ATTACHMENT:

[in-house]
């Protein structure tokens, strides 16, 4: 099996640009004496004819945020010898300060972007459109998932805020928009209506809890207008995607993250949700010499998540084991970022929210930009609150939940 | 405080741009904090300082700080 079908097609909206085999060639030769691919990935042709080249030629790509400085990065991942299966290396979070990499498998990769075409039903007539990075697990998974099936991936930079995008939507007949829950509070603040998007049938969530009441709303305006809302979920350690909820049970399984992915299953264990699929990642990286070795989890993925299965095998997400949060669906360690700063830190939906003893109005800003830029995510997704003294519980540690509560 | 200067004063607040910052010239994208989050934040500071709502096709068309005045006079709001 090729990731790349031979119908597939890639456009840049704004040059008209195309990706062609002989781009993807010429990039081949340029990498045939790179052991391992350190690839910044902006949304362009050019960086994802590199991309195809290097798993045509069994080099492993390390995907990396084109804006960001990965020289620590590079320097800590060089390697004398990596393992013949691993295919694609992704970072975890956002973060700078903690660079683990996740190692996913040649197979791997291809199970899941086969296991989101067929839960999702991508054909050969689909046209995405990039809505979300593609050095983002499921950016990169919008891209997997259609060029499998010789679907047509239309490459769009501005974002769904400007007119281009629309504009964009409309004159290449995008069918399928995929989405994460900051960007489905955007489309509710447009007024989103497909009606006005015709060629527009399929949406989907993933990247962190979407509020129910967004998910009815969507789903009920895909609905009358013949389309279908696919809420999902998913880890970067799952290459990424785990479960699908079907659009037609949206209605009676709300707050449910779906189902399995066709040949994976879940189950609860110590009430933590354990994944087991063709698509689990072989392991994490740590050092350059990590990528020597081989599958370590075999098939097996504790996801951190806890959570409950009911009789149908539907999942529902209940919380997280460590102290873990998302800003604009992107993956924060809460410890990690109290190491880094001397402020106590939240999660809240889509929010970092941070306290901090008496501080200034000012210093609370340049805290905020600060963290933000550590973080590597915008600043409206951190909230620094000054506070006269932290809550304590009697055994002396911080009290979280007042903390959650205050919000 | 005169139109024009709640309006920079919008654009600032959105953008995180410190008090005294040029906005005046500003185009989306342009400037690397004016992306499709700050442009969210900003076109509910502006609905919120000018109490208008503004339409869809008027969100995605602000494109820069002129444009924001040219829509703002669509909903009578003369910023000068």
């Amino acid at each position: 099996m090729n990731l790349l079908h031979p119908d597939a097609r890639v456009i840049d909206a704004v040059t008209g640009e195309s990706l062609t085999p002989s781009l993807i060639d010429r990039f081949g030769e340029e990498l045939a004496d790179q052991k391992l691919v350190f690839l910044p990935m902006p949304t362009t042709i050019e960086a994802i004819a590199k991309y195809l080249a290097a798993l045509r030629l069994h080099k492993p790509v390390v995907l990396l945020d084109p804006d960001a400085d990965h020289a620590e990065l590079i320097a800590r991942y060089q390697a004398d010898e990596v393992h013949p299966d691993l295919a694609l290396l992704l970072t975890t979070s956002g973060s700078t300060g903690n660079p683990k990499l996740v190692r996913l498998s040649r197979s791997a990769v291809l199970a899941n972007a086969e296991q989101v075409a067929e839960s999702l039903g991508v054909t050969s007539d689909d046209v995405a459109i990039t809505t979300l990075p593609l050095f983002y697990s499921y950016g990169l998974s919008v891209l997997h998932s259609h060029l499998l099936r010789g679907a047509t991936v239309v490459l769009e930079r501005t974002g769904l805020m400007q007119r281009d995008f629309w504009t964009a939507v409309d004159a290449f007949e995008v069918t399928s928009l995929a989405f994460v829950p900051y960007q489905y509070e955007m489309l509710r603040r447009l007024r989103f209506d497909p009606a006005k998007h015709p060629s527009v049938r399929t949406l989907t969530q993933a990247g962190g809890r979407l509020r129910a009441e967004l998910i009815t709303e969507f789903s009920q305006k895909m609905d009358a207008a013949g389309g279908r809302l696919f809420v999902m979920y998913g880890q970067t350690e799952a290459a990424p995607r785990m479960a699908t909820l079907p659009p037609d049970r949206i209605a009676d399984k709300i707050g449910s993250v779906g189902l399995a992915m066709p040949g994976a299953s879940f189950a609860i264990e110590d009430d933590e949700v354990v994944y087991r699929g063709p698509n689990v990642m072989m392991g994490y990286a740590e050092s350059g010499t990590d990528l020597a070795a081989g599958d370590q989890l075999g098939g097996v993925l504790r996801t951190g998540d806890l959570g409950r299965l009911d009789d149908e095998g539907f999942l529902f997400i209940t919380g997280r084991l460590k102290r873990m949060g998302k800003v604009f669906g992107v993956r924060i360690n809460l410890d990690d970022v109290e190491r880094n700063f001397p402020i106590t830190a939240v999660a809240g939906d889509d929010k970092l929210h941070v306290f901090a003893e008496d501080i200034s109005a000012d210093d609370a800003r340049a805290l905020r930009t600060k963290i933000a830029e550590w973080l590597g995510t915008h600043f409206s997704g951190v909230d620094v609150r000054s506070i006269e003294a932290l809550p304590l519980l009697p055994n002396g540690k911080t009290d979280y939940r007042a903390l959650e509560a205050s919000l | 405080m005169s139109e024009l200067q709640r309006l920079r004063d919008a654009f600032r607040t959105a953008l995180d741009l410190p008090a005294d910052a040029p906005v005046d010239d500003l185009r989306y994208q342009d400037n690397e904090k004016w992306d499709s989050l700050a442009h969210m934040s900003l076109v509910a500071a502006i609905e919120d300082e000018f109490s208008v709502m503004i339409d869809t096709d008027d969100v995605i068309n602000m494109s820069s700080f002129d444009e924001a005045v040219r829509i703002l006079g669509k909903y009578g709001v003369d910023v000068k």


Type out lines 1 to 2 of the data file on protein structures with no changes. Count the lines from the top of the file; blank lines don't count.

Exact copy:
[in-house]
């Protein structure tokens, strides 16, 4: 099996640009004496004819945020010898300060972007459109998932805020928009209506809890207008995607993250949700010499998540084991970022929210930009609150939940 | 405080741009904090300082700080 079908097609909206085999060639030769691919990935042709080249030629790509400085990065991942299966290396979070990499498998990769075409039903007539990075697990998974099936991936930079995008939507007949829950509070603040998007049938969530009441709303305006809302979920350690909820049970399984992915299953264990699929990642990286070795989890993925299965095998997400949060669906360690700063830190939906003893109005800003830029995510997704003294519980540690509560 | 200067004063607040910052010239994208989050934040500071709502096709068309005045006079709001 090729990731790349031979119908597939890639456009840049704004040059008209195309990706062609002989781009993807010429990039081949340029990498045939790179052991391992350190690839910044902006949304362009050019960086994802590199991309195809290097798993045509069994080099492993390390995907990396084109804006960001990965020289620590590079320097800590060089390697004398990596393992013949691993295919694609992704970072975890956002973060700078903690660079683990996740190692996913040649197979791997291809199970899941086969296991989101067929839960999702991508054909050969689909046209995405990039809505979300593609050095983002499921950016990169919008891209997997259609060029499998010789679907047509239309490459769009501005974002769904400007007119281009629309504009964009409309004159290449995008069918399928995929989405994460900051960007489905955007489309509710447009007024989103497909009606006005015709060629527009399929949406989907993933990247962190979407509020129910967004998910009815969507789903009920895909609905009358013949389309279908696919809420999902998913880890970067799952290459990424785990479960699908079907659009037609949206209605009676709300707050449910779906189902399995066709040949994976879940189950609860110590009430933590354990994944087991063709698509689990072989392991994490740590050092350059990590990528020597081989599958370590075999098939097996504790996801951190806890959570409950009911009789149908539907999942529902209940919380997280460590102290873990998302800003604009992107993956924060809460410890990690109290190491880094001397402020106590939240999660809240889509929010970092941070306290901090008496501080200034000012210093609370340049805290905020600060963290933000550590973080590597915008600043409206951190909230620094000054506070006269932290809550304590009697055994002396911080009290979280007042903390959650205050919000 | 005169139109024009709640309006920079919008654009600032959105953008995180410190008090005294040029906005005046500003185009989306342009400037690397004016992306499709700050442009969210900003076109509910502006609905919120000018109490208008503004339409869809008027969100995605602000494109820069002129444009924001040219829509703002669509909903009578003369910023000068």